Boulder Fluid and Thermal Sciences Seminar Series

Thursday, July 19, 2018

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3:15pm-4:15pm (refreshments at 3:00pm)
Room 220
Koelbel Building
University of Colorado at Boulder

Add to Calendar 07/19/2018 3:15:00 PM 07/19/2018 4:15:00 PM 9 Boulder Fluid and Thermal Sciences Seminar Room 220, Koelbel Building, University of Colorado, Boulder MM/DD/YYYY

Approximate Bayesian Computation for Parameter Estimation in Complex Thermal Fluid Systems

Jason Christopher University of Colorado, Boulder

A major challenge in computational fluid dynamics (CFD) simulations of real-world flows is the accurate assignment of boundary, initial, and geometric conditions, as well as fluid and material properties. Despite advances in experimental techniques, however, acquiring the information necessary to simultaneously set each of these conditions and properties remains a considerable challenge. As a potential solution to this difficulty, recent advances in data-driven parameter estimation techniques have provided flexible and increasingly sophisticated methods for improving the fidelity of simulation configurations using experimental data. This dissertation applies, for the first time, a technique called approximate Bayesian computation (ABC) to complex thermal-fluid flows in order to determine numerical simulation parameters from experimental or other reference data.

In this dissertation, the ABC approach is demonstrated for several engineering test cases to demonstrate its efficacy at determining unknown parameters in a wide variety of settings. As a simple initial case, the logistics equation is used to demonstrate the technique. This is followed by the case of a two-dimensional turbulent buoyant jet with variable inlet velocity. The jet is modeled using a large eddy simulation (LES), and reference data is obtained from ensembles of both LES (serving as a benchmark for the technique) and direct numerical simulation (DNS) cases. The reference parameters are correctly identified based on either velocity or temperature measurements at various heights. Using a similar setup, but now with a lightly forced helium plume, the puffing frequency of the jet is identified and used to match experimental observations to predict inlet composition.

Moving on to industrial engineering applications, a three-dimensional turbulent buoyant jet with unknown temperature conditions is simulated using a Reynolds-averaged Navier Stokes (RANS) simulation. In this application, reference observations come from the same RANS case with known parameters. The ABC procedure correctly identifies the inlet temperature boundary conditions. In the next case, a rotating cylinder above a high-temperature turbulent buoyant jet is investigated. Here the reference observations come from a two-dimensional RANS simulation. In particular, the initial reference case has known jet inflow and cylinder rotational velocities, and the ABC approach is shown to correctly identify the reference values of these parameters using sparse temperature statistics within the domain. In an additional test using the two-dimensional rotating cylinder case, the reference case has known species concentrations at the jet inflow and we show that ABC can correctly identify the reference concentrations using sparse species and temperature measurements within the domain.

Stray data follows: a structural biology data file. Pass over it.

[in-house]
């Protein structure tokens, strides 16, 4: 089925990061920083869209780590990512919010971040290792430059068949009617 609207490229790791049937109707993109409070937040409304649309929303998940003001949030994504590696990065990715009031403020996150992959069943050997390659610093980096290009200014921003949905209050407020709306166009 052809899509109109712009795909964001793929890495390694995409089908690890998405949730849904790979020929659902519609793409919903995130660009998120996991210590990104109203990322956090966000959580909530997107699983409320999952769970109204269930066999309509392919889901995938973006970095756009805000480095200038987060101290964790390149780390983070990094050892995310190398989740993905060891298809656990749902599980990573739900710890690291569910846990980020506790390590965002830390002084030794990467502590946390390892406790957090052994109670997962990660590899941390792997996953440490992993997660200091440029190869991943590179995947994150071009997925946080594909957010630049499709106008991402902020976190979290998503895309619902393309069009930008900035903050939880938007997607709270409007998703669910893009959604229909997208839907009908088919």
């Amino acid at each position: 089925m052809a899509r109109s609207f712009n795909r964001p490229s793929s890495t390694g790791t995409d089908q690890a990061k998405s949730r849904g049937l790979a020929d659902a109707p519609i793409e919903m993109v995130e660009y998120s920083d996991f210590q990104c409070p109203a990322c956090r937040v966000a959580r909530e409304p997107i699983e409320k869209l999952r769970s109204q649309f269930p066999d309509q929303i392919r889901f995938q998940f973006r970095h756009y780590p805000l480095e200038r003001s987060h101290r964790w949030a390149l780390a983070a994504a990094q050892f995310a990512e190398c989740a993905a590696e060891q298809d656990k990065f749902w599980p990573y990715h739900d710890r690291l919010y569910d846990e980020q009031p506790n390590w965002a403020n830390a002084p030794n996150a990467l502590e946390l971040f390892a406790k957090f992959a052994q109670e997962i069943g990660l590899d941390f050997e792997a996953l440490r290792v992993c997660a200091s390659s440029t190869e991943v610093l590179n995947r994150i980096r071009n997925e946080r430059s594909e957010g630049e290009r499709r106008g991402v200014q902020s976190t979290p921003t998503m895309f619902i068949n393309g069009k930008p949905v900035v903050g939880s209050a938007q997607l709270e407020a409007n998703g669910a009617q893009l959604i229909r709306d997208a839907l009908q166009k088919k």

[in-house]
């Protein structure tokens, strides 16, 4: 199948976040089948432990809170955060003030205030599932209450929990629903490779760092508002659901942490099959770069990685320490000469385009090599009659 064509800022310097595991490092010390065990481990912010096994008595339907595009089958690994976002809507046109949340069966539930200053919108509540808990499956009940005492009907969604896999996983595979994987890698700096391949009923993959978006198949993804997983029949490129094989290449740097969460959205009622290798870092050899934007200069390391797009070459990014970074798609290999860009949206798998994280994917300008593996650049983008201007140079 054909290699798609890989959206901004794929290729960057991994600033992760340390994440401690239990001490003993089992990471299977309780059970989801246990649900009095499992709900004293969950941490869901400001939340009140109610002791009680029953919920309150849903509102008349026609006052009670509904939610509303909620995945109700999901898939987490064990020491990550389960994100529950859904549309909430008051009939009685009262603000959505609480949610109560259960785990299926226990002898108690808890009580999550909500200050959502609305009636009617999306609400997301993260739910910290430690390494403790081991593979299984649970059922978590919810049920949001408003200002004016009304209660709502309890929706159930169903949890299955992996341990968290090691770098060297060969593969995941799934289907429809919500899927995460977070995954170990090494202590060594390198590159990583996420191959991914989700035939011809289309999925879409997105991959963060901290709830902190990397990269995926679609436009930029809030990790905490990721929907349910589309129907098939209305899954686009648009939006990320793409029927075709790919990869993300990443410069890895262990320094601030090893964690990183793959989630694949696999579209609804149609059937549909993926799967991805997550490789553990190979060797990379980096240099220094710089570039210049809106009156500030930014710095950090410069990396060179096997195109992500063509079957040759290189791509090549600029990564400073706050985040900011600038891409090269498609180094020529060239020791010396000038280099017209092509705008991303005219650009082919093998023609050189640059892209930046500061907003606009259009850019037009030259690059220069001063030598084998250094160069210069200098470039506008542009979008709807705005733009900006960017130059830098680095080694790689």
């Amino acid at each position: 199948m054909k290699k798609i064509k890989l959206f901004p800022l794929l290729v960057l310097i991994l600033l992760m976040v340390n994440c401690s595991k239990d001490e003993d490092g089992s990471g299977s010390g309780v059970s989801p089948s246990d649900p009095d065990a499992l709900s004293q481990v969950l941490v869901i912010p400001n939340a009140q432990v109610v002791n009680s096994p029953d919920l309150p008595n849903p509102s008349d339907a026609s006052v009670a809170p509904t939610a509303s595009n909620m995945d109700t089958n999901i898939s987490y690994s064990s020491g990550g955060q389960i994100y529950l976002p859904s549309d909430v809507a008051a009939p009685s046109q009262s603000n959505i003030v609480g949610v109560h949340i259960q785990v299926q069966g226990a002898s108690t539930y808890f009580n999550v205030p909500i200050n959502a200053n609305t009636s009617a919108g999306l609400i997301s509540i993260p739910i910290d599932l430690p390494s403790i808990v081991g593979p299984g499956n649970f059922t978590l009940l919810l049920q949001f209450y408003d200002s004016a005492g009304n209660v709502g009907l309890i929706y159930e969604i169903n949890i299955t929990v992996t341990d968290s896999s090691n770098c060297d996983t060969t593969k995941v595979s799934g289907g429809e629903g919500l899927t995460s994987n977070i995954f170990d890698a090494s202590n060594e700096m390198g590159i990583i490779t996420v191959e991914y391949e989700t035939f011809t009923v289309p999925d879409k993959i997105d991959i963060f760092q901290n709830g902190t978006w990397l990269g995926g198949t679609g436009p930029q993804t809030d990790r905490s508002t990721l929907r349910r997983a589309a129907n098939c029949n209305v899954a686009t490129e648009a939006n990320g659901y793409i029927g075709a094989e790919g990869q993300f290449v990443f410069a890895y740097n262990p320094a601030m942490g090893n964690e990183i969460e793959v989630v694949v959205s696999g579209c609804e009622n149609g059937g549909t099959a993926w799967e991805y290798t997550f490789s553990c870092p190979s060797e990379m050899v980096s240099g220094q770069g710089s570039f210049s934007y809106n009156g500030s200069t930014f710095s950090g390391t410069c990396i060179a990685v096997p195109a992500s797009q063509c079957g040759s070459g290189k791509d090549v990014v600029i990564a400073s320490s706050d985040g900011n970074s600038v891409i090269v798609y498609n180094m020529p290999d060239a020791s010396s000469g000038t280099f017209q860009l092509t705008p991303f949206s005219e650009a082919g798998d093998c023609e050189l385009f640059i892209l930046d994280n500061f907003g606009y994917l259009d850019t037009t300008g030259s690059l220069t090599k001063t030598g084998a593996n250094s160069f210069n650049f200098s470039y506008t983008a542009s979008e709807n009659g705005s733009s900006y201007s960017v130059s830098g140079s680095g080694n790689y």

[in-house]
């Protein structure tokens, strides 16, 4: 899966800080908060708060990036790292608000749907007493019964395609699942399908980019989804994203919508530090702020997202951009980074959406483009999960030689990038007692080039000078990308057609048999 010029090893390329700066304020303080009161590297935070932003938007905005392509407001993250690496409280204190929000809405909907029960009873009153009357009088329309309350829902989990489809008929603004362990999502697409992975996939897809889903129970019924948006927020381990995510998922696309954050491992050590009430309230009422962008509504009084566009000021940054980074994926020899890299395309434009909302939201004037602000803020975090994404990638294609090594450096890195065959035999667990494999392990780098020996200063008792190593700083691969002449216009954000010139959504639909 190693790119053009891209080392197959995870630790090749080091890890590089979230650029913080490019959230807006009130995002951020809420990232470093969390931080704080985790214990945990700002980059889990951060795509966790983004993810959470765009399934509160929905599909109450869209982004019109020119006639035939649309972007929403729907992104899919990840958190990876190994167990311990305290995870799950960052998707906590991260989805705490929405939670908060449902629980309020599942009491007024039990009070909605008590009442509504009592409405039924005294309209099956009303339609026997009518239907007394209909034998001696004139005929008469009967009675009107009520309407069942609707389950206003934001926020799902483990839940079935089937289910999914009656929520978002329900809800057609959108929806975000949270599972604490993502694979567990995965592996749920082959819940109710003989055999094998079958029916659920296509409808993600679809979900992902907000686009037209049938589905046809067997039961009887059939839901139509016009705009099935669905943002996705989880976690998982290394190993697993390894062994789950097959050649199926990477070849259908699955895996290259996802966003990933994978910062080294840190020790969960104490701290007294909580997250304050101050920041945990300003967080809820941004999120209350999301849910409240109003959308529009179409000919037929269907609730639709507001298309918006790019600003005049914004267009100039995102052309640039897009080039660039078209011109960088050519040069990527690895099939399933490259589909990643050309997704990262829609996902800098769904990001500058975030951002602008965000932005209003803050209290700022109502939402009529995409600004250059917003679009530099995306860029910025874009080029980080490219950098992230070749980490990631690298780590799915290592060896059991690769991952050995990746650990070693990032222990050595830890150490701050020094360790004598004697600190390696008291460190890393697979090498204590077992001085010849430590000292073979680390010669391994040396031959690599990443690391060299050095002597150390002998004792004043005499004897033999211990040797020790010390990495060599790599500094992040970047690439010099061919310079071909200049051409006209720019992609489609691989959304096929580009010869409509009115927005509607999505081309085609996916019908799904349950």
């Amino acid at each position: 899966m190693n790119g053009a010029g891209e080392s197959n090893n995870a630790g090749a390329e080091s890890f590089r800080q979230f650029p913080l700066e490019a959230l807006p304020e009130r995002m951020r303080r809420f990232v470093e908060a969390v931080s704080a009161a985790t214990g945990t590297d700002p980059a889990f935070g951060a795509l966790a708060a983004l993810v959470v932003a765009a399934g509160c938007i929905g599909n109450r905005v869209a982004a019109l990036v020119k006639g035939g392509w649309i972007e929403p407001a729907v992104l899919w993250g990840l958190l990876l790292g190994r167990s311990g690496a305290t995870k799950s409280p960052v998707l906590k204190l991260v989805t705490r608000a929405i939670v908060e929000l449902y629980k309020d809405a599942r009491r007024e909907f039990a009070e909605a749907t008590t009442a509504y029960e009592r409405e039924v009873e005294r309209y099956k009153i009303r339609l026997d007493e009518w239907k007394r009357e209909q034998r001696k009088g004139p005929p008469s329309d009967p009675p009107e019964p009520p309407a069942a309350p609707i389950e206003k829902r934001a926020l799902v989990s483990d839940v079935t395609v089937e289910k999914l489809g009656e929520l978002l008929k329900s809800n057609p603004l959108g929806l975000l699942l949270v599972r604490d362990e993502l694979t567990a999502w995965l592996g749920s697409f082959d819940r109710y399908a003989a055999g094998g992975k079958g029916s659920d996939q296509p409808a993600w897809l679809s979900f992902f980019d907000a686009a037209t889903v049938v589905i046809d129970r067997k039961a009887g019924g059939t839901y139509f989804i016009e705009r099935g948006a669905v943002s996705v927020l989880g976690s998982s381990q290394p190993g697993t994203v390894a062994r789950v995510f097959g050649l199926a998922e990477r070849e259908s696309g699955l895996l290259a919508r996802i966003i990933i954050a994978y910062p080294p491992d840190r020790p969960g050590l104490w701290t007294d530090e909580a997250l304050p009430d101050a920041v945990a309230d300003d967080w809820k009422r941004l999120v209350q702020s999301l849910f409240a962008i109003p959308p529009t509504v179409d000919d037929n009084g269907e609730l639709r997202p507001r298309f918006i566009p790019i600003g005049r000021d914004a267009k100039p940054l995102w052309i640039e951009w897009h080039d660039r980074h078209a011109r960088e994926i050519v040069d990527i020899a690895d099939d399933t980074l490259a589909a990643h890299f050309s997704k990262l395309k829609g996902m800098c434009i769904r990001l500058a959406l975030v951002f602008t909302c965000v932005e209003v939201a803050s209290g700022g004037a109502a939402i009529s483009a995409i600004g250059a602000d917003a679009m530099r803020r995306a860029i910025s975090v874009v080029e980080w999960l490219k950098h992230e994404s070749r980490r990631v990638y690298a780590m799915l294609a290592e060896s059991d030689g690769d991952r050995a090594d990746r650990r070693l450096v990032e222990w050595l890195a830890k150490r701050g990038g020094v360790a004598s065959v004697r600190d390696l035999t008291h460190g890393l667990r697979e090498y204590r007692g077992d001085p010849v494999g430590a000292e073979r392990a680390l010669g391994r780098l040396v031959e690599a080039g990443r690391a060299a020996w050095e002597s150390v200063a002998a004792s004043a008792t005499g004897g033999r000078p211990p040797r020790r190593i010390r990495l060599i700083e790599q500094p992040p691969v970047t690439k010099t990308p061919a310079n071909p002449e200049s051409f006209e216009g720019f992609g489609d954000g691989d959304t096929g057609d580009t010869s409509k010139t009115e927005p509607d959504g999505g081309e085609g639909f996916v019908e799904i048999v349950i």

The ultimate application of ABC in this dissertation uses the technique to determine three- dimensional LES parameters based on comparisons with experimental observations. The experimental temperature data are obtained above an industrially-relevant catalytic burner using laser absorption spectroscopy. This final application identifies parameters that are not able to be measured experimentally, including inlet velocity and heat addition due to continued combustion within the flow field.

These successes indicate that ABC can be extended to additional real-world engineering systems, even when only sparse observational data is available. Using ABC and reference data, one can accurately drive the selection of boundary conditions, as well as model parameters, in numerical simulations. Furthermore, ABC can provide insights into quantities that are not easily measured experimentally.


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Support from Herbert and Karen Vogel is gratefully acknowledged through a Vogel Faculty Fellowship at the University of Colorado, Boulder.



The seminar is held at the Discovery Learning Center (DLC) at the University of Colorado. Parking is free with a permit, which is provided at the seminar. The location for parking is shown in the map below.

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